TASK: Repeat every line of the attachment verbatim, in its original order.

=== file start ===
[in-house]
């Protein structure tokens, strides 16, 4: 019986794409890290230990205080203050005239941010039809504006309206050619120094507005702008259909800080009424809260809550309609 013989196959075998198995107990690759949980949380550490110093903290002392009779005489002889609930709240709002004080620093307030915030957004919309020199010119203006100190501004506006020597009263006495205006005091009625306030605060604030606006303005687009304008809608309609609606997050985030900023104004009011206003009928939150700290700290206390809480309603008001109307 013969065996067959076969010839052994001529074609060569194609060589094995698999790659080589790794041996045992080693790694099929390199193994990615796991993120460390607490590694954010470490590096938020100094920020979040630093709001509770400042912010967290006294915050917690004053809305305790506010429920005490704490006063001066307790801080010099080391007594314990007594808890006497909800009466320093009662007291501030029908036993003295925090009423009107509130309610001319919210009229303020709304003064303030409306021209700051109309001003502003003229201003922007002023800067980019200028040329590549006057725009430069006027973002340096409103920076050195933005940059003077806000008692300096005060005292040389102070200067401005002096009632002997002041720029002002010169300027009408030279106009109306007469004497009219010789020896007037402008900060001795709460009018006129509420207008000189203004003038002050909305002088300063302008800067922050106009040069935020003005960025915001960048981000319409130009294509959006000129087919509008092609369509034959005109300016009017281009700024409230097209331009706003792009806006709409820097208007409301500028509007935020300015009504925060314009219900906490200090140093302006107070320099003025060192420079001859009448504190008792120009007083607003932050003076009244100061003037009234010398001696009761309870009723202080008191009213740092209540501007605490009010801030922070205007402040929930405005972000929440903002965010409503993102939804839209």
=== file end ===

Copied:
[in-house]
């Protein structure tokens, strides 16, 4: 019986794409890290230990205080203050005239941010039809504006309206050619120094507005702008259909800080009424809260809550309609 013989196959075998198995107990690759949980949380550490110093903290002392009779005489002889609930709240709002004080620093307030915030957004919309020199010119203006100190501004506006020597009263006495205006005091009625306030605060604030606006303005687009304008809608309609609606997050985030900023104004009011206003009928939150700290700290206390809480309603008001109307 013969065996067959076969010839052994001529074609060569194609060589094995698999790659080589790794041996045992080693790694099929390199193994990615796991993120460390607490590694954010470490590096938020100094920020979040630093709001509770400042912010967290006294915050917690004053809305305790506010429920005490704490006063001066307790801080010099080391007594314990007594808890006497909800009466320093009662007291501030029908036993003295925090009423009107509130309610001319919210009229303020709304003064303030409306021209700051109309001003502003003229201003922007002023800067980019200028040329590549006057725009430069006027973002340096409103920076050195933005940059003077806000008692300096005060005292040389102070200067401005002096009632002997002041720029002002010169300027009408030279106009109306007469004497009219010789020896007037402008900060001795709460009018006129509420207008000189203004003038002050909305002088300063302008800067922050106009040069935020003005960025915001960048981000319409130009294509959006000129087919509008092609369509034959005109300016009017281009700024409230097209331009706003792009806006709409820097208007409301500028509007935020300015009504925060314009219900906490200090140093302006107070320099003025060192420079001859009448504190008792120009007083607003932050003076009244100061003037009234010398001696009761309870009723202080008191009213740092209540501007605490009010801030922070205007402040929930405005972000929440903002965010409503993102939804839209």